New Record Walleye Catch Years in the Making

Catching a trophy fish is a thrill. Catching a state record fish is fantastic. But smashing the old state record is indescribable. On February 19, 2016, Wes Carlton experienced all these emotions when he caught a new state record walleye. Wes’ fish weighed 14 lb 2 oz, which smashed the old record of 11 lb 6 oz by a staggering 2 lb 12 oz. The old record was set in 1995. So what’s changed in Georgia to allow a walleye to grow so much bigger?

About 12 years ago—threatened by an invasive species and the loss of spawning habitat—native walleye were almost nonexistent in Georgia. Blueback herring had been illegally introduced into North Georgia waters, and populations were emerging in many North Georgia mountain lakes.

Although blueback herring can have a negative impact on the spawning success of many fish species, they also provide an abundant and calorie-rich food source when compared to traditional walleye prey items like yellow perch and bluegill. So the Georgia WRD began an aggressive restocking program. From 2002-2004, walleye fry were obtained from Linesville State Fish Hatchery in Pennsylvania and reared in tanks and ponds at Burton Hatchery. Walton and Summerville Hatcheries produced walleye for the first time in 2004. From 2005-2012, walleye fry were obtained from Normandy State Fish Hatchery in Tennessee and reared at Burton, Walton, Summerville and McDuffie Hatcheries.

Since 2013, Georgia’s walleye stocking program has been entirely self-sufficient. Today, more than half a million walleye fingerlings are stocked in nine lakes across North Georgia. The WRD walleye program is a true statewide effort. Fisheries biologists and technicians capture brood fish from north Georgia reservoirs each March and transport them to the Go Fish Hatchery in Perry. Go Fish staff spawn the broodstock, care for newly hatched fry, and transport them to fertilized growout ponds at Walton, Summerville and Lake Burton state fish hatcheries. Those hatchery staffs maintain the ponds for 30 days and then harvest and stock 1-inch walleye fingerlings into targeted public waters.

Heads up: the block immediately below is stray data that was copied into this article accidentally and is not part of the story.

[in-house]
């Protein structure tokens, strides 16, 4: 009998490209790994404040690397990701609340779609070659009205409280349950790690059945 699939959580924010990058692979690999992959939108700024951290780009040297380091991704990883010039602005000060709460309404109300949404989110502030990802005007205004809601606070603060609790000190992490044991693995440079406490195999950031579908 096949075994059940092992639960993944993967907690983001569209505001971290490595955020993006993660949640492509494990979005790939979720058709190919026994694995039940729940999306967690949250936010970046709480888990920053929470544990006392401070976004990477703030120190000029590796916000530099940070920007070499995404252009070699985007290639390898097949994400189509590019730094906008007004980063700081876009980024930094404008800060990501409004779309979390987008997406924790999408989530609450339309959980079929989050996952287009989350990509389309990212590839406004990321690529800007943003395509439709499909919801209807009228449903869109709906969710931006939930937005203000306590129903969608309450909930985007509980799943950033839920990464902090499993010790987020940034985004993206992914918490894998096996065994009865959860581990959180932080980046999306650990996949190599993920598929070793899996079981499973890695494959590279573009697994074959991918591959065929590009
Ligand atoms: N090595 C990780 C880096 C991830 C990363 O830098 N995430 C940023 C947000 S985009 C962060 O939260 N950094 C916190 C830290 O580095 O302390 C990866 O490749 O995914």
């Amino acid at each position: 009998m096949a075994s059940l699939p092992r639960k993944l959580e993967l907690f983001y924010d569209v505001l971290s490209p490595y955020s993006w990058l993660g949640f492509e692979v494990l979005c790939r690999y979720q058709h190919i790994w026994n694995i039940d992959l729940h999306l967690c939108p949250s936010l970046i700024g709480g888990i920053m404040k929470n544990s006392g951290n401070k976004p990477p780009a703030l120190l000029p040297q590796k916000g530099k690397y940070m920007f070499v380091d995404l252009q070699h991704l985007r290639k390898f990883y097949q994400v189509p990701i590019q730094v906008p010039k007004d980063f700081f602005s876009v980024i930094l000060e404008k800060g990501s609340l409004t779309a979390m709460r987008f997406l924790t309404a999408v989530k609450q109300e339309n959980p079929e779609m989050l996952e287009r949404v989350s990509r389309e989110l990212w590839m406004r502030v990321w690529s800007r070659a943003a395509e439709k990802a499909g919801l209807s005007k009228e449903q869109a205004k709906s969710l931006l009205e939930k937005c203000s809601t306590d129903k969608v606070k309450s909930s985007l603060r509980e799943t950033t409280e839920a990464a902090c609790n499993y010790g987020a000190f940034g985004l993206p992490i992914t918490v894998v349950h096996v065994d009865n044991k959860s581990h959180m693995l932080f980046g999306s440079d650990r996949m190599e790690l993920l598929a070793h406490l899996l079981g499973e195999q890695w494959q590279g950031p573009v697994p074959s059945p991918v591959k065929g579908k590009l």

In about two years, surviving fish have grown large enough for harvest by Georgia anglers. Without this statewide effort by WRD Fisheries staffs, there would be no walleye fisheries in Georgia.

Many walleye anglers are now wondering if the new Georgia walleye record could ever be broken. Many state-record walleyes from across the nation weigh in the neighborhood of 14 to 18 lb. Georgia’s warm climate allows walleye to grow faster than anywhere else in the world. On the flip side, this same climate causes Georgia walleye to die sooner than anywhere else in the world. It would probably take 14 to 16 years for a female Georgia walleye to reach a weight of 18 lb, which may exceed their life expectancy in our state. Although some southern-strain Tennessee walleye have been reported to live for 20 years, it is extremely rare. 14 to 18 lb is probably the maximum growth a female walleye could attain in Georgia. Therefore, as far as breaking the state record goes, the odds may be stacked against it, but yes it’s possible!

For a behind-the-scenes look, catch the O’Neill Outside episode about Walleye Survey and Stocking in Georgia. Watch here.

For more information about Georgia walleye fishing, download our free guidebook. Now is the perfect time of year to fish for walleye.


One thought on “New Record Walleye Catch Years in the Making

  1. Pingback: Georgia Angler Smashes State Record with Huge Walleye | Official Web News

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